The basic law of Electrostatics,
Like charges repel one another while unlike charges attract one another.
The positive test charge is strongly attracted by A, meaning that A is negatively charged.
Consider three plastic balls (A, B, and C), each carrying a uniformly distributed charge equal to either +Q, -Q or zero, and an uncharged (neutral) copper ball (D). A positive test charge (T) experiences the forces shown in the figure when brought very near to the individual balls. The test charge T is strongly attracted to A, strongly repelled from B, weakly attracted to C, and strongly attracted to D.
What is the nature of the force between balls A and B?
a) strongly attractive
b) strongly repulsive
c) weakly attractive
d) neither attractive nor repulsive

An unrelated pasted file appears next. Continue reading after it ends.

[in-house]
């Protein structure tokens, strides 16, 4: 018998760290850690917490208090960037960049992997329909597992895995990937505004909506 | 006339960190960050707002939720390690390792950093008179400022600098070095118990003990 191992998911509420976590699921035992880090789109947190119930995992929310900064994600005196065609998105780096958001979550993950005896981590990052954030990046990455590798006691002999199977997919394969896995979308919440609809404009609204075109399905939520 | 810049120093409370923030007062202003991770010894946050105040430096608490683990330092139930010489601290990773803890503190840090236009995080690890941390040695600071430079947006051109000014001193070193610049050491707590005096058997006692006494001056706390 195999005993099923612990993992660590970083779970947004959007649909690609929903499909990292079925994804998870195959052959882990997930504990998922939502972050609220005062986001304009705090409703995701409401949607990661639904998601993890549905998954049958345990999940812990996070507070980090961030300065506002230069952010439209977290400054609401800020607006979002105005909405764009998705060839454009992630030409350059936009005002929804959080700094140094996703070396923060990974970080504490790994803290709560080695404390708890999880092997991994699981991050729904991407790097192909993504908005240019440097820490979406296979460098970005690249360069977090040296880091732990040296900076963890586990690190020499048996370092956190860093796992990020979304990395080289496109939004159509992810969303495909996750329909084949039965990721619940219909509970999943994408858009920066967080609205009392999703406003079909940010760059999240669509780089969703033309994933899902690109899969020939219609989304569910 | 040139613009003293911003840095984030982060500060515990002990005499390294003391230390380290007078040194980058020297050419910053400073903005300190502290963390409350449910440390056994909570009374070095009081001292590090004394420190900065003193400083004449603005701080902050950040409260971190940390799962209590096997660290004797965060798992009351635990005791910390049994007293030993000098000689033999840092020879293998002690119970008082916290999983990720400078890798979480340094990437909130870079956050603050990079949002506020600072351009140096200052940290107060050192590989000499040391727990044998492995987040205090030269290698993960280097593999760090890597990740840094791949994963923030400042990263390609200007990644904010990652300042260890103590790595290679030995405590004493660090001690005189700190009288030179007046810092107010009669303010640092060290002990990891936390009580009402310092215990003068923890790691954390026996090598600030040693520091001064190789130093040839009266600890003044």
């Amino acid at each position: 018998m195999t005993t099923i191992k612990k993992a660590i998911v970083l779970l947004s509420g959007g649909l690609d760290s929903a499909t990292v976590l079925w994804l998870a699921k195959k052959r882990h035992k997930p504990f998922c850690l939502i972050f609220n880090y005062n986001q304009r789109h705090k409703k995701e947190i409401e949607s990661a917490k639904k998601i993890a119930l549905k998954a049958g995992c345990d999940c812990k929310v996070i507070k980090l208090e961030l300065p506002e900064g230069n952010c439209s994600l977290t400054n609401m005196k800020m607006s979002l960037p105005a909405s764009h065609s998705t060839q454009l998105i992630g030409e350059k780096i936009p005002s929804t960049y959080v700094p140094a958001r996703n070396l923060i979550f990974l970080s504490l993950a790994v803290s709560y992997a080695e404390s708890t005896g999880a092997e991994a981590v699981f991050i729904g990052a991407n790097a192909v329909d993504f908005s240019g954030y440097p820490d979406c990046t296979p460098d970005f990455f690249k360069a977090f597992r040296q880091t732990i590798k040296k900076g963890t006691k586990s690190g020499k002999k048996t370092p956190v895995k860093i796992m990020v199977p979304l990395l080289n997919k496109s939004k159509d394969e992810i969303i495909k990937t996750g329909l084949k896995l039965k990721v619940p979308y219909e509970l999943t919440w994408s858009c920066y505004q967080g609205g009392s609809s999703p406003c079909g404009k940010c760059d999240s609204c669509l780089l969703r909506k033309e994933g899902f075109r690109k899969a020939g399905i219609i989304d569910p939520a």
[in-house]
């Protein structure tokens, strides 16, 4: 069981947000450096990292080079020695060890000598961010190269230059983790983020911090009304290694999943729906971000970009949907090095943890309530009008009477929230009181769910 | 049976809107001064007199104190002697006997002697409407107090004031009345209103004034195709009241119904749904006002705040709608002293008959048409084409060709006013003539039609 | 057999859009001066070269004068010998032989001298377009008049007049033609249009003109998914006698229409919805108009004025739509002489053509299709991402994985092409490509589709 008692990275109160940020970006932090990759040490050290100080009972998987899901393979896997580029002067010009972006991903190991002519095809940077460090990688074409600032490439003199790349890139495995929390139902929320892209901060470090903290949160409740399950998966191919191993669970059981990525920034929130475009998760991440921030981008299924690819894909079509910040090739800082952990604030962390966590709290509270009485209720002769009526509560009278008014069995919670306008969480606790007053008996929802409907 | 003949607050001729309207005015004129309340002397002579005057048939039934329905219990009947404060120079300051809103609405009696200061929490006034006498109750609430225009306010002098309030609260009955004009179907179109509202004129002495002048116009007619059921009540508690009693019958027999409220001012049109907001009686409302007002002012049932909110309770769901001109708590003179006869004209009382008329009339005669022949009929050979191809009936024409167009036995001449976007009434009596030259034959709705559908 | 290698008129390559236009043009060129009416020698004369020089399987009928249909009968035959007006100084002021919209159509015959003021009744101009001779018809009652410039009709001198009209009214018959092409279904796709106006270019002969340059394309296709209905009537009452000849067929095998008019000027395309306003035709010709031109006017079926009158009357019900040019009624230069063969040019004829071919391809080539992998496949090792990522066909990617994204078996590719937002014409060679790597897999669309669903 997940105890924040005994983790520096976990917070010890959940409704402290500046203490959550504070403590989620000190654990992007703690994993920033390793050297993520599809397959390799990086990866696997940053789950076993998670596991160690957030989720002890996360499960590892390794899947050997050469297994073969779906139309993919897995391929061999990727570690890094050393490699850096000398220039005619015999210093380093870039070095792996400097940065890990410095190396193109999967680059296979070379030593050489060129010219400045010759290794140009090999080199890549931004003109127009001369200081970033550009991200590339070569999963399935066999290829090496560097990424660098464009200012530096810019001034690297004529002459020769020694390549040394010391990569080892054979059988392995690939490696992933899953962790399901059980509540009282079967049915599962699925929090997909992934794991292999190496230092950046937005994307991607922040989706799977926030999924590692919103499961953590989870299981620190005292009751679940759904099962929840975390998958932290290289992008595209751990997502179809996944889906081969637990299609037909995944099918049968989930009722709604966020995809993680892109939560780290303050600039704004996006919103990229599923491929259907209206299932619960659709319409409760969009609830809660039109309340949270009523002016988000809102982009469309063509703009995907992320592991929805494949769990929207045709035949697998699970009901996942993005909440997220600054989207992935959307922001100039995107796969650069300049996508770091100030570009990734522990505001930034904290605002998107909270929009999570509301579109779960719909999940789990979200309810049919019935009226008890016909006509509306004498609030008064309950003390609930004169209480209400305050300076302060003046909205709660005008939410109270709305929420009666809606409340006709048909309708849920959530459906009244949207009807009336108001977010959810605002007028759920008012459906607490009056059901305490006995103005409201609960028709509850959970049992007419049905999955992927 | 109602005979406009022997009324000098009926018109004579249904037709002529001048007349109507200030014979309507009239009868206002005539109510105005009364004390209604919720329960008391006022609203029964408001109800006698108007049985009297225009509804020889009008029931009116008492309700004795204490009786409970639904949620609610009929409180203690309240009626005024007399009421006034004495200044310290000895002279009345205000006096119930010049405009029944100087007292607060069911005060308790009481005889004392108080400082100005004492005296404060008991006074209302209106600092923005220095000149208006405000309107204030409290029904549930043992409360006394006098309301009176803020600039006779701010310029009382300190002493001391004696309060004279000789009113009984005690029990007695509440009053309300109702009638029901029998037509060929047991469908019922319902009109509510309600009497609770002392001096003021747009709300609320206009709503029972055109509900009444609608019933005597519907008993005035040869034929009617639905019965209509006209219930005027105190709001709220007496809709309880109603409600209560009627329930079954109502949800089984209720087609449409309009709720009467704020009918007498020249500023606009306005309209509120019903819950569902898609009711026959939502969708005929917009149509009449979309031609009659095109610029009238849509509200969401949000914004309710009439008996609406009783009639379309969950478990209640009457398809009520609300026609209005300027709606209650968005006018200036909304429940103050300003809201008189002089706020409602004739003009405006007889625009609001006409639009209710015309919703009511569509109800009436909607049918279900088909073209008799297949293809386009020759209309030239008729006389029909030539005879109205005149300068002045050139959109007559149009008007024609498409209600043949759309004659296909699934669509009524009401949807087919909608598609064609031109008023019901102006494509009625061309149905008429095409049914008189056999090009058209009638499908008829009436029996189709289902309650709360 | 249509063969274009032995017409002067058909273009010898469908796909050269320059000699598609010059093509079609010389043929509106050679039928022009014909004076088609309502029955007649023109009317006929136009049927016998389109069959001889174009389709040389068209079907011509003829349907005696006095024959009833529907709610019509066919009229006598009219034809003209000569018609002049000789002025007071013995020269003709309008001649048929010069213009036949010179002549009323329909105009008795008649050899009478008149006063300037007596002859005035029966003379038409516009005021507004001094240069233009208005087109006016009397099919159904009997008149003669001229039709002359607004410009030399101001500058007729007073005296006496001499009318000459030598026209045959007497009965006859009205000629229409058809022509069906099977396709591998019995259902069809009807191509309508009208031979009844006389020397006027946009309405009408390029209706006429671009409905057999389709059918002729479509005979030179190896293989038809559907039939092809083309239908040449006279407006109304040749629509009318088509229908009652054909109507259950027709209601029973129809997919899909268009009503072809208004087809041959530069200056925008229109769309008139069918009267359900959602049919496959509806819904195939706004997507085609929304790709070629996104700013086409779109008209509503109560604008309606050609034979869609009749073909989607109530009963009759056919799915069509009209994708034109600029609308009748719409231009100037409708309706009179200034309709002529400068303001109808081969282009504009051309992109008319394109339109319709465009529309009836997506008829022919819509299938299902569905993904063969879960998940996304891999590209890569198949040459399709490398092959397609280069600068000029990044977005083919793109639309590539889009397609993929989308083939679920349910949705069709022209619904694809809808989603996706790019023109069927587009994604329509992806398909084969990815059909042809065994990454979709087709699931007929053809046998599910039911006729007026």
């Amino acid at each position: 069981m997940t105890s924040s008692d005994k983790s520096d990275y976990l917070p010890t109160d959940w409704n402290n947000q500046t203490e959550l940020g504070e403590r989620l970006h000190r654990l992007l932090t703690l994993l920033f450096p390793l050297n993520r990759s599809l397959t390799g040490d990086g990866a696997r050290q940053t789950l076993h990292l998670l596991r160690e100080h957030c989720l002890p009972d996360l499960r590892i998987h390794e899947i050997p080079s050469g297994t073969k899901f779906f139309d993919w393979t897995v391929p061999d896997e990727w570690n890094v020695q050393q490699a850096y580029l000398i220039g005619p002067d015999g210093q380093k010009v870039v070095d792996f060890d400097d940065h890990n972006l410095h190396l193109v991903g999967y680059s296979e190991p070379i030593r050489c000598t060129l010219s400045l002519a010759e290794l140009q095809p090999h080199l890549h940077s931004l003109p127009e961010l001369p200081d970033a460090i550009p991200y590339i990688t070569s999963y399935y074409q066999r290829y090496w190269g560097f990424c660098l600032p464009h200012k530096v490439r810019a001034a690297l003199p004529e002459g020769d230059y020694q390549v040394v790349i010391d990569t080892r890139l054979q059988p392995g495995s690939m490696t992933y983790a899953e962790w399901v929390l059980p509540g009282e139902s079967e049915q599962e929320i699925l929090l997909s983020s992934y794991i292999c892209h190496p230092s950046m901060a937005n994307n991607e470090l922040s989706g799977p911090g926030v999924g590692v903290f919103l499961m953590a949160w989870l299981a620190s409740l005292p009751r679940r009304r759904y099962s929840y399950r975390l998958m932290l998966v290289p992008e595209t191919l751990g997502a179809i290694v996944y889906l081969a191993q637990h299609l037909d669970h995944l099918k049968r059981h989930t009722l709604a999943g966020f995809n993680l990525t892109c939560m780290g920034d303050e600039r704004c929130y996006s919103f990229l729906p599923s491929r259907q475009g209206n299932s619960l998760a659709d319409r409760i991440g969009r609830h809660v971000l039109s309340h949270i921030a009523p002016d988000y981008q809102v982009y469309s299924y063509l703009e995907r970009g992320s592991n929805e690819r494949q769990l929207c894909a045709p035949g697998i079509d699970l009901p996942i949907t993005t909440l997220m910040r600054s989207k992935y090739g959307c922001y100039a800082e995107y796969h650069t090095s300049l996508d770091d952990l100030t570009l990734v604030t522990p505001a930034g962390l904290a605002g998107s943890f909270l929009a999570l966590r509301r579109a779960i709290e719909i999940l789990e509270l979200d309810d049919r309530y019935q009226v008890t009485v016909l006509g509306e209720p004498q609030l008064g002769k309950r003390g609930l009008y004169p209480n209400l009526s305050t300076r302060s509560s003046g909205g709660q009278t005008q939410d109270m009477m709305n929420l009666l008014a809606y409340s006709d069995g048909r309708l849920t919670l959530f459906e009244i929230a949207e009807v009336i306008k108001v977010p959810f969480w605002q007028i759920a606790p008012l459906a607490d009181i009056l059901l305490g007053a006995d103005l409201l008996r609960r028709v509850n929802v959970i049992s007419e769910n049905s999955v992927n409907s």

Frequently Asked Questions
What scientific concept do you need to know in order to solve this problem?
Our tutors have indicated that to solve this problem you will need to apply the Coulomb's Law (Electric Force) concept. You can view video lessons to learn Coulomb's Law (Electric Force). Or if you need more Coulomb's Law (Electric Force) practice, you can also practice Coulomb's Law (Electric Force) practice problems.
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Based on our data, we think this problem is relevant for Professor Chupp's class at UMICH.